Justice Department Settles Immigration-Related Discrimination Claim Against Security Services Company
The Justice Department today announced that it reached a settlement agreement with G4S Secure Solutions, Inc. (G4S), a private security services company based in Jupiter, Florida. The settlement resolves a claim that the company discriminated against a worker by requiring him to provide unnecessary documentation to prove his immigration status because the worker was not a U.S. citizen, in violation of the anti-discrimination provision of the Immigration and Nationality Act (INA).
“Employers are not allowed to ask workers for additional, unnecessary documents because of their citizenship or immigration status,” said Principal Deputy Assistant Attorney General Pamela S. Karlan of the Justice Department’s Civil Rights Division. “The Justice Department looks forward to working with G4S to ensure its compliance with the INA’s anti-discrimination requirements in the future.”
The department initiated its investigation after a lawful permanent resident filed a charge alleging that G4S required him to provide additional employment eligibility documentation before assigning him to a worksite, even though he had already presented sufficient documents to prove his identity and legal right to work in the United States, which is all that workers are required to demonstrate. The investigation determined that a G4S Human Resources manager declined to place the newly hired security guard at a worksite because he had presented a Permanent Resident Card along with a notice showing that the card had been extended for one year past the expiration date listed on the card, and because the guard did not yet have his new Permanent Resident Card. Lawful permanent residents are authorized to work permanently.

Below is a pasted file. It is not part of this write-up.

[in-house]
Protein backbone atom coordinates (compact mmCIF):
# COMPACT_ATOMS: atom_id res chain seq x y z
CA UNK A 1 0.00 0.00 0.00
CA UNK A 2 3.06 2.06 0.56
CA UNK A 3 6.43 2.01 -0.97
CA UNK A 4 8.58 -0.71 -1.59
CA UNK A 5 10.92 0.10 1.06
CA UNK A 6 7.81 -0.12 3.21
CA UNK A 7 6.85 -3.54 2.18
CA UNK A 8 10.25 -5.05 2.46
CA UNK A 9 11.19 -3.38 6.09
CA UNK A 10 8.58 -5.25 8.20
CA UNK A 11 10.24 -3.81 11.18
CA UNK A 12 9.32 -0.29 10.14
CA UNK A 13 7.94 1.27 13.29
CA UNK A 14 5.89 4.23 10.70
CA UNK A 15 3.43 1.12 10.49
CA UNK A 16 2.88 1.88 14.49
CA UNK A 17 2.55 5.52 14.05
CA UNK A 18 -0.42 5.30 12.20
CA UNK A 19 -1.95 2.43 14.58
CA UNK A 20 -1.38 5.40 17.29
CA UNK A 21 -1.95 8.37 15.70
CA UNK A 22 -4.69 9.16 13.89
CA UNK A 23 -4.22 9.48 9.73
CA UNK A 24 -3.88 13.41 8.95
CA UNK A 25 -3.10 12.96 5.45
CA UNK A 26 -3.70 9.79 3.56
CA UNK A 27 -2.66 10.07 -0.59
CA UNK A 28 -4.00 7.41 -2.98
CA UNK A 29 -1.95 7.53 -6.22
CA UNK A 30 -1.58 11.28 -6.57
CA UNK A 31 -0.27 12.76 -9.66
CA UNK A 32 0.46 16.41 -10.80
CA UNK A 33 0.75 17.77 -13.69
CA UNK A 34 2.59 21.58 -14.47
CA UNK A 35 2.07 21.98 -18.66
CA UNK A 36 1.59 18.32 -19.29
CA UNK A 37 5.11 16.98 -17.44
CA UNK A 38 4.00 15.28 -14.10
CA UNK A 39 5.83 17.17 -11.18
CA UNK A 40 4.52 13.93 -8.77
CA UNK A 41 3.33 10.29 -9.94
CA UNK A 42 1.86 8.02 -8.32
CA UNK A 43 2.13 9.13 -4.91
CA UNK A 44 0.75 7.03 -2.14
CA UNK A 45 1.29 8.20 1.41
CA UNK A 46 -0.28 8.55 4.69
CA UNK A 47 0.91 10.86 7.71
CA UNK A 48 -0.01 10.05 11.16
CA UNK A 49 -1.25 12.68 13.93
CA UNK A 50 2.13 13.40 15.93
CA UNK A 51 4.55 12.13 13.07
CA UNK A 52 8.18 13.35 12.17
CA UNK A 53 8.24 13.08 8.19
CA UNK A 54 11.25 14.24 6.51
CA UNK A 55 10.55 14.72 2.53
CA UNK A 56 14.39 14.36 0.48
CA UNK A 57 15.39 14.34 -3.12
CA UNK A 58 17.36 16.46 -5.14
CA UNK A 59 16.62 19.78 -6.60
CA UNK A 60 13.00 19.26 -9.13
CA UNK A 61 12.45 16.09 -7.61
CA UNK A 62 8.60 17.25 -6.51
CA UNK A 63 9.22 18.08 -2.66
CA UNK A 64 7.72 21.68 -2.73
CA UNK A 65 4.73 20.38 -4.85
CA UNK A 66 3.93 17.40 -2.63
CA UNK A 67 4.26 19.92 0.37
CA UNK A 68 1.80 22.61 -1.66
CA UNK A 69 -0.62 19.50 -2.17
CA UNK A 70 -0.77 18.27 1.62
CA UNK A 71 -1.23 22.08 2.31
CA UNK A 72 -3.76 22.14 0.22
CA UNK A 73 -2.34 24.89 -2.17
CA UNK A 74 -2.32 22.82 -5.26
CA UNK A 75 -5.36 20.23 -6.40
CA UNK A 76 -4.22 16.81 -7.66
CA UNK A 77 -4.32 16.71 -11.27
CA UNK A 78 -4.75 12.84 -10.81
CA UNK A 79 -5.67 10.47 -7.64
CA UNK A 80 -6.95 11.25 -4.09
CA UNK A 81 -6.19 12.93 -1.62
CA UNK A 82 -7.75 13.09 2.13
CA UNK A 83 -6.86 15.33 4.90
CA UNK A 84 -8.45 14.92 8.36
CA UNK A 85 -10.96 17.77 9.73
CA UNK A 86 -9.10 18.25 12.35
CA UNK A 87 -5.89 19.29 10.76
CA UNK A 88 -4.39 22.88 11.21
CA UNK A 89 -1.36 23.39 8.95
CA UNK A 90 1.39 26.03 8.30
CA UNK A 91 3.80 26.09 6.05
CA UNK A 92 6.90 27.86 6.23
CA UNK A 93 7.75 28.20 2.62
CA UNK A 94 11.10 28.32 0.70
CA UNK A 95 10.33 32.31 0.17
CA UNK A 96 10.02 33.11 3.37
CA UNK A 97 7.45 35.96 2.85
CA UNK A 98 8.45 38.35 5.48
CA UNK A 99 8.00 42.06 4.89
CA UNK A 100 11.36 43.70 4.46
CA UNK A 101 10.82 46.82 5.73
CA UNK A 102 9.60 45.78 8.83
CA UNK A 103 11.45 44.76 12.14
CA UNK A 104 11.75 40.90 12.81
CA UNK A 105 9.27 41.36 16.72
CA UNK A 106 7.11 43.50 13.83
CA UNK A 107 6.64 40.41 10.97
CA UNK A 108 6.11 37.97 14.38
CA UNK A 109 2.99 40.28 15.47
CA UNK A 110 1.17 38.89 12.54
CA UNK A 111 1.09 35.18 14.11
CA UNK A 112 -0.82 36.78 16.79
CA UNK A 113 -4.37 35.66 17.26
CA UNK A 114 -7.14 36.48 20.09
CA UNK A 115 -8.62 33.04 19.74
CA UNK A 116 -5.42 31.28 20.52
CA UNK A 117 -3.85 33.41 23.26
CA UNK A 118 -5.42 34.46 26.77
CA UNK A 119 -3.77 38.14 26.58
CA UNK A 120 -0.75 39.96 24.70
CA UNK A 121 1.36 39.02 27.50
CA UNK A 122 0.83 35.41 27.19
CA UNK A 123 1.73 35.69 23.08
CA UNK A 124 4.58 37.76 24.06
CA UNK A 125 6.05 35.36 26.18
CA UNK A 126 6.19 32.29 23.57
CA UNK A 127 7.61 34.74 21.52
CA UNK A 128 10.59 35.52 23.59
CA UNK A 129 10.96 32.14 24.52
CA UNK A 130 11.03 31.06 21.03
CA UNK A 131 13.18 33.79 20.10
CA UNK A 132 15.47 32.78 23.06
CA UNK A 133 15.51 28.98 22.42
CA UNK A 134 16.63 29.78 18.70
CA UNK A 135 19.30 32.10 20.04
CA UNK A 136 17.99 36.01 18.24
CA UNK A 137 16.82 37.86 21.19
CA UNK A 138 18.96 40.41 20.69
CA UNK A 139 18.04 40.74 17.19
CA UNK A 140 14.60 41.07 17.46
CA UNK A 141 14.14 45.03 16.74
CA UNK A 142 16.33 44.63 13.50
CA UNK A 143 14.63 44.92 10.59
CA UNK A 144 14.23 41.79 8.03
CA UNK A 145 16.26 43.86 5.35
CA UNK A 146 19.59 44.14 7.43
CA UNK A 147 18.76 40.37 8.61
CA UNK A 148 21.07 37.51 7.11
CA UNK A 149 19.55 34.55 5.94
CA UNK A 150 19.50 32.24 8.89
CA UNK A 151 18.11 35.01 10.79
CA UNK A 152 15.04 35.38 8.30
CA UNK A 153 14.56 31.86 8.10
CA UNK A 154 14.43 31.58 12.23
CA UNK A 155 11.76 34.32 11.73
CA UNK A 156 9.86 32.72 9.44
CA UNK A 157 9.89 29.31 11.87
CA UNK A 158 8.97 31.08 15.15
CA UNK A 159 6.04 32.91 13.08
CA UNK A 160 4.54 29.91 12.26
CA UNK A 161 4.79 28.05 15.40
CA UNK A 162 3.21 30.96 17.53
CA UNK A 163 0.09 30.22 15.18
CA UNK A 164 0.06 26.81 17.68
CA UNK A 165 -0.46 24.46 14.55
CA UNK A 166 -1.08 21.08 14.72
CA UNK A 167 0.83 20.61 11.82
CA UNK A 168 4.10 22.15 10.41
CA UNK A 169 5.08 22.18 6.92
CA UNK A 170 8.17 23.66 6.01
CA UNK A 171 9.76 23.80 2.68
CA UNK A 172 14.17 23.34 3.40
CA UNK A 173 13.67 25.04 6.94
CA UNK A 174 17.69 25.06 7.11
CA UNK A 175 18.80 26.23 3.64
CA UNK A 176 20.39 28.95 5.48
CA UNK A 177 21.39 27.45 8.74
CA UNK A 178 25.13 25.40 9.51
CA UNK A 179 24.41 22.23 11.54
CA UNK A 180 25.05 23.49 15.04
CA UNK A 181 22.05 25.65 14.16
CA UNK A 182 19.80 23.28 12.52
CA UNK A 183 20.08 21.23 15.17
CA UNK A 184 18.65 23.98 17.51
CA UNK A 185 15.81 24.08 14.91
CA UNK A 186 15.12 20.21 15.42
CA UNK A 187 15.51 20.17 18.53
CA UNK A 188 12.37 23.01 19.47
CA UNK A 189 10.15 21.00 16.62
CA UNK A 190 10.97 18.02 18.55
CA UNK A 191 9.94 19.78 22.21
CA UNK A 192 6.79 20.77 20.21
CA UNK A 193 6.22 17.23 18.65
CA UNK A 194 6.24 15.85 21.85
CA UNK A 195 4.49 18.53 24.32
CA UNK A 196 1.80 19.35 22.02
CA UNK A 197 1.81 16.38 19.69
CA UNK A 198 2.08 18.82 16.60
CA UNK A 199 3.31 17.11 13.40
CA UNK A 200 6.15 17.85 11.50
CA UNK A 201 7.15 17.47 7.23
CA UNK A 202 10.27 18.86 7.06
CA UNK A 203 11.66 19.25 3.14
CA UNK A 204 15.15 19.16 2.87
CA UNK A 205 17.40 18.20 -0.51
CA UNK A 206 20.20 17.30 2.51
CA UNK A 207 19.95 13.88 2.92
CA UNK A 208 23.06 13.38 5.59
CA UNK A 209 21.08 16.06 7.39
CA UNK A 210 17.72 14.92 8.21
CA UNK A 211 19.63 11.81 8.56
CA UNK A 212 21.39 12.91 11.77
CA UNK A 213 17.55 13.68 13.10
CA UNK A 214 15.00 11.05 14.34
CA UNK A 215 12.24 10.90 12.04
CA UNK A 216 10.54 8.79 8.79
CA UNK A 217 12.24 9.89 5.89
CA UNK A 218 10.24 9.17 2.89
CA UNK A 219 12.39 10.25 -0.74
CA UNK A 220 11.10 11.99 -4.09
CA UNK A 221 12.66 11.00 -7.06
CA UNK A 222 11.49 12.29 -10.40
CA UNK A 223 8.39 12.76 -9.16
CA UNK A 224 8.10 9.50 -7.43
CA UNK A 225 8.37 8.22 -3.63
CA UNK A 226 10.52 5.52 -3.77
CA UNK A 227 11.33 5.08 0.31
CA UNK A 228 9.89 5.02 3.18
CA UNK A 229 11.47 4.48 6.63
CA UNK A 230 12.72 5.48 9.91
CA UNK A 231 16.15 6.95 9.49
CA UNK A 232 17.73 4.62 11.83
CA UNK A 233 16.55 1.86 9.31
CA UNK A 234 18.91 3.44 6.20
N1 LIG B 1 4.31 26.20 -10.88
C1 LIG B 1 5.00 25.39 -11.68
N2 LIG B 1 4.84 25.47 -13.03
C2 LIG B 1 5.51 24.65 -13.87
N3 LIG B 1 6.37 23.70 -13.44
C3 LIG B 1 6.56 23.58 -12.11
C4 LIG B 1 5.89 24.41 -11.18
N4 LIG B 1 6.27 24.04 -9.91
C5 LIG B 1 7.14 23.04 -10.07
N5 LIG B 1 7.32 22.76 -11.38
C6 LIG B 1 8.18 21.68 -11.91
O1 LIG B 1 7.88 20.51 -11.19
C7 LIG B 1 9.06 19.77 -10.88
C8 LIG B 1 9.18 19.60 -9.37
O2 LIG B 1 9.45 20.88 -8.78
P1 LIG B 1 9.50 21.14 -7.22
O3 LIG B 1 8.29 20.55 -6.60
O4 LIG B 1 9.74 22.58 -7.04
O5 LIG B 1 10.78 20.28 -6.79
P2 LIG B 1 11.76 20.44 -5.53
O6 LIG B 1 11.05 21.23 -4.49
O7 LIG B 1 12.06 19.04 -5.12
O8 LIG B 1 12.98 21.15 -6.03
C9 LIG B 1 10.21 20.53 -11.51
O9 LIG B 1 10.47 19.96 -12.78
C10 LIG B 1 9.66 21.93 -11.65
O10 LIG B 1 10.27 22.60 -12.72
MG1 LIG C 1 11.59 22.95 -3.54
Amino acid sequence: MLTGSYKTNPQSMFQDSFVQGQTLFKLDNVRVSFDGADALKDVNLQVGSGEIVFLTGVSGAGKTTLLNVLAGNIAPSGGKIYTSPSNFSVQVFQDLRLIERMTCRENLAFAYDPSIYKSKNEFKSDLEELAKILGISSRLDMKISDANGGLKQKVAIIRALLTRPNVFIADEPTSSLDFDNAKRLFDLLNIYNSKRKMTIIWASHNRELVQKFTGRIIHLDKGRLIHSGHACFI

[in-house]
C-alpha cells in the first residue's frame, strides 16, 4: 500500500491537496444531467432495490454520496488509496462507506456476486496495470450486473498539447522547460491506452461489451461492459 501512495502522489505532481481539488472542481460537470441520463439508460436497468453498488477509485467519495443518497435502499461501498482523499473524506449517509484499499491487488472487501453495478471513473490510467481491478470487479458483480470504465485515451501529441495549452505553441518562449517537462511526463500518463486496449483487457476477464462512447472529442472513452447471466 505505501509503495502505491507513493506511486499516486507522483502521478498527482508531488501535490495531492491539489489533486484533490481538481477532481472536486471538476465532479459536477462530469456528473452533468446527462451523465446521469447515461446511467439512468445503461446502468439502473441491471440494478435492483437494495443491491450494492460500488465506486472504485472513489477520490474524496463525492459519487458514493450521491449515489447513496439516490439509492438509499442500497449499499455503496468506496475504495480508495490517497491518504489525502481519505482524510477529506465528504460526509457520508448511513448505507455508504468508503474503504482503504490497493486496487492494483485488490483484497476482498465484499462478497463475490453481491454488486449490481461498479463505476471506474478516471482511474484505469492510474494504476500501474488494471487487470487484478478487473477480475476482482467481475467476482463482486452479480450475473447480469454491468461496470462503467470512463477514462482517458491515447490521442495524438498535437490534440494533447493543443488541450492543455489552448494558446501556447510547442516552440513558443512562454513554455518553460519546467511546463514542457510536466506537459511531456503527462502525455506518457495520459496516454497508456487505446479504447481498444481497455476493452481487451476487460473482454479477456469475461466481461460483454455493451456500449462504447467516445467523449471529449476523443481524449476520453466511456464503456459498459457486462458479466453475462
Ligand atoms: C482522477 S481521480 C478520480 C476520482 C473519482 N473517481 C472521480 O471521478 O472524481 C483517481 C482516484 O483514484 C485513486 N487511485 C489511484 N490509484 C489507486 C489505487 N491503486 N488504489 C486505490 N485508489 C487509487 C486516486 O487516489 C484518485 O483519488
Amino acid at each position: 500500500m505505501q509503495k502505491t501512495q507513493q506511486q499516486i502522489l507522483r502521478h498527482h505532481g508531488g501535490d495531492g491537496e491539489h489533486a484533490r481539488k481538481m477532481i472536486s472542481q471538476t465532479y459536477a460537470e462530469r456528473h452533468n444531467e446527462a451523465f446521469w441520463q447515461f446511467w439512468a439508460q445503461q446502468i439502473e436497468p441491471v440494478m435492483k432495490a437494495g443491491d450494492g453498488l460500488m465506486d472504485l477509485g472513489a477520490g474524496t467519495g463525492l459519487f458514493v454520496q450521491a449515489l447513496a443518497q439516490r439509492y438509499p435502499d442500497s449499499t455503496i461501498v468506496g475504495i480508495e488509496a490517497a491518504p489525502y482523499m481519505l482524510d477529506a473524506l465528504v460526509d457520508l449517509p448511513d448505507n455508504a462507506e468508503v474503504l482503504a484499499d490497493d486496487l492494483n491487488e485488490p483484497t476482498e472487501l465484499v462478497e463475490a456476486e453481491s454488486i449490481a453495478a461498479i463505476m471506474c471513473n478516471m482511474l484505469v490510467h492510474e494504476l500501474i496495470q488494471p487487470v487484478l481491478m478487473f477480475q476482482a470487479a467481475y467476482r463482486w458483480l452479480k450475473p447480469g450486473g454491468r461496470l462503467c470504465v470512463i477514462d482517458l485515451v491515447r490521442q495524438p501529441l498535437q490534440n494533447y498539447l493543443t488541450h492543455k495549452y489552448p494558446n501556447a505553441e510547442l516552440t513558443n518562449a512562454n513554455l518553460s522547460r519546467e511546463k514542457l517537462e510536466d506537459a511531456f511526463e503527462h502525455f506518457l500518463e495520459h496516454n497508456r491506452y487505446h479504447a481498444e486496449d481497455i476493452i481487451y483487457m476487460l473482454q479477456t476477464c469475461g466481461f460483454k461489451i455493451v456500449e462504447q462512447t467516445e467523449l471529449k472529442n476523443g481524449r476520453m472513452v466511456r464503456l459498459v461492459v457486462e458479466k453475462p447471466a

In addition to showing his extended Permanent Resident Card, the investigation also revealed that the security guard had already provided G4S his unrestricted Social Security card, which alone is sufficient to establish indefinite employment authorization. The INA’s anti-discrimination provision generally prohibits employers from asking workers for more or different documents than are required by law for the employment eligibility verification process based on a worker’s citizenship status or national origin.
Under the terms of the settlement agreement, G4S will, among other things, pay more than $13,000 in back pay to the former employee and $1,400 to the U.S. Treasury; train its workers; and be subject to departmental monitoring for a two-year period.
The Civil Rights Division’s Immigrant and Employee Rights Section (IER) is responsible for enforcing the anti-discrimination provision of the INA. The statute prohibits citizenship status and national origin discrimination in hiring, firing, or recruitment or referral for a fee; unfair documentary practices; and retaliation and intimidation. Learn more about how to avoid discrimination in verifying employment eligibility here.
Learn more about IER’s work and how to get assistance through this brief video. Applicants or employees who believe they were discriminated against based on their citizenship, immigration status, or national origin in hiring, firing, recruitment, or during the employment eligibility verification process (Form I-9 and E-Verify); or subjected to retaliation, may file a charge. The public also may contact IER’s worker hotline at 1-800-255-7688; call IER’s employer hotline at 1-800-255-8155 (1-800-237-2515, TTY for hearing impaired); email IER@usdoj.gov; sign up for a free webinar; or visit IER’s English and Spanish websites. Subscribe to GovDelivery to receive updates from IER.